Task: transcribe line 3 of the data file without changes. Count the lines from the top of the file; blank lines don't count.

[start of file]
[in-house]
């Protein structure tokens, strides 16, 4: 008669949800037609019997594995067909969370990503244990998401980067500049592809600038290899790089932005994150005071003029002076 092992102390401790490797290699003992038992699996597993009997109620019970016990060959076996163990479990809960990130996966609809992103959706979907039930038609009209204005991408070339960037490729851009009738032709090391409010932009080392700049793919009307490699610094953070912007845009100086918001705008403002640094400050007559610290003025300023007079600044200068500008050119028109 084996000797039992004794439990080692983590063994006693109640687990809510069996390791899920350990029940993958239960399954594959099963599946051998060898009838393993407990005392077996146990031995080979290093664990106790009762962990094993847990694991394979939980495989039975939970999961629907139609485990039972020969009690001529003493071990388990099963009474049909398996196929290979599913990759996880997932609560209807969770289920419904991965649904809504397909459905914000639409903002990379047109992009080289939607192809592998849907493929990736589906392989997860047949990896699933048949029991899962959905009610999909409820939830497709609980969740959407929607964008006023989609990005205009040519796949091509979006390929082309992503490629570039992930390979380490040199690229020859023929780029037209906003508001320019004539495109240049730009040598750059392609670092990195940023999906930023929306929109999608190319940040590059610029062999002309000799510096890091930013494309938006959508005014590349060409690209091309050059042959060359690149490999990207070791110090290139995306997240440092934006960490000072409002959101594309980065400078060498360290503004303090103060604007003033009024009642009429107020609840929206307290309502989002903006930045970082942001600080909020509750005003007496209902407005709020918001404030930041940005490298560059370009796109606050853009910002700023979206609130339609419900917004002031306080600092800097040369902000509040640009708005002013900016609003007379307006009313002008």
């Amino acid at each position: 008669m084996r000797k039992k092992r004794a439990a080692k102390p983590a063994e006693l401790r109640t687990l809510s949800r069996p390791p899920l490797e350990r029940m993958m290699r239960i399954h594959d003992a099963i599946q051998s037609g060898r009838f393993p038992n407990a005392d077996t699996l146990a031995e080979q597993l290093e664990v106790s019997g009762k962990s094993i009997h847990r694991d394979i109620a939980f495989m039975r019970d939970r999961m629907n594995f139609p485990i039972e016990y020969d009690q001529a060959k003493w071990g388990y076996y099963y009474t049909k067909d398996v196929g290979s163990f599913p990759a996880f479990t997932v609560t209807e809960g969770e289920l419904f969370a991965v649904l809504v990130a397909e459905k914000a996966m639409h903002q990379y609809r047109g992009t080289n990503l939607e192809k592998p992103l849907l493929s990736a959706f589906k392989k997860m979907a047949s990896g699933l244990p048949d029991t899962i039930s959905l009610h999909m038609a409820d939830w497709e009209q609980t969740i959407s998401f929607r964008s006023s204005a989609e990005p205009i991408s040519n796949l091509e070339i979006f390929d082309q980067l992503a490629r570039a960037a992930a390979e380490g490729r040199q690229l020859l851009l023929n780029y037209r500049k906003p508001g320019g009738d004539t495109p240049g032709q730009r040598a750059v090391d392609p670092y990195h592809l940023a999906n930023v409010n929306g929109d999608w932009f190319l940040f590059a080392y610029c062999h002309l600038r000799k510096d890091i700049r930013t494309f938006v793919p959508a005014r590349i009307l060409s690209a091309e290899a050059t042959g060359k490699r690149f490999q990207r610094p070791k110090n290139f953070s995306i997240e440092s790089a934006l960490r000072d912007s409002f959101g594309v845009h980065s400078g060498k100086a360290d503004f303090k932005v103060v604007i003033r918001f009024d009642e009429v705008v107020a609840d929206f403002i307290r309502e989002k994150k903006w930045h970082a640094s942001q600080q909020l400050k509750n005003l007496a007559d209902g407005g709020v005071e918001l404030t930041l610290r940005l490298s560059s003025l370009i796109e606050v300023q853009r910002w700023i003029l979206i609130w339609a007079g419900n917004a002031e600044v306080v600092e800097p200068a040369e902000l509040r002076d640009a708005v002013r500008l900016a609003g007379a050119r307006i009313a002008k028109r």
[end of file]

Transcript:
């Amino acid at each position: 008669m084996r000797k039992k092992r004794a439990a080692k102390p983590a063994e006693l401790r109640t687990l809510s949800r069996p390791p899920l490797e350990r029940m993958m290699r239960i399954h594959d003992a099963i599946q051998s037609g060898r009838f393993p038992n407990a005392d077996t699996l146990a031995e080979q597993l290093e664990v106790s019997g009762k962990s094993i009997h847990r694991d394979i109620a939980f495989m039975r019970d939970r999961m629907n594995f139609p485990i039972e016990y020969d009690q001529a060959k003493w071990g388990y076996y099963y009474t049909k067909d398996v196929g290979s163990f599913p990759a996880f479990t997932v609560t209807e809960g969770e289920l419904f969370a991965v649904l809504v990130a397909e459905k914000a996966m639409h903002q990379y609809r047109g992009t080289n990503l939607e192809k592998p992103l849907l493929s990736a959706f589906k392989k997860m979907a047949s990896g699933l244990p048949d029991t899962i039930s959905l009610h999909m038609a409820d939830w497709e009209q609980t969740i959407s998401f929607r964008s006023s204005a989609e990005p205009i991408s040519n796949l091509e070339i979006f390929d082309q980067l992503a490629r570039a960037a992930a390979e380490g490729r040199q690229l020859l851009l023929n780029y037209r500049k906003p508001g320019g009738d004539t495109p240049g032709q730009r040598a750059v090391d392609p670092y990195h592809l940023a999906n930023v409010n929306g929109d999608w932009f190319l940040f590059a080392y610029c062999h002309l600038r000799k510096d890091i700049r930013t494309f938006v793919p959508a005014r590349i009307l060409s690209a091309e290899a050059t042959g060359k490699r690149f490999q990207r610094p070791k110090n290139f953070s995306i997240e440092s790089a934006l960490r000072d912007s409002f959101g594309v845009h980065s400078g060498k100086a360290d503004f303090k932005v103060v604007i003033r918001f009024d009642e009429v705008v107020a609840d929206f403002i307290r309502e989002k994150k903006w930045h970082a640094s942001q600080q909020l400050k509750n005003l007496a007559d209902g407005g709020v005071e918001l404030t930041l610290r940005l490298s560059s003025l370009i796109e606050v300023q853009r910002w700023i003029l979206i609130w339609a007079g419900n917004a002031e600044v306080v600092e800097p200068a040369e902000l509040r002076d640009a708005v002013r500008l900016a609003g007379a050119r307006i009313a002008k028109r």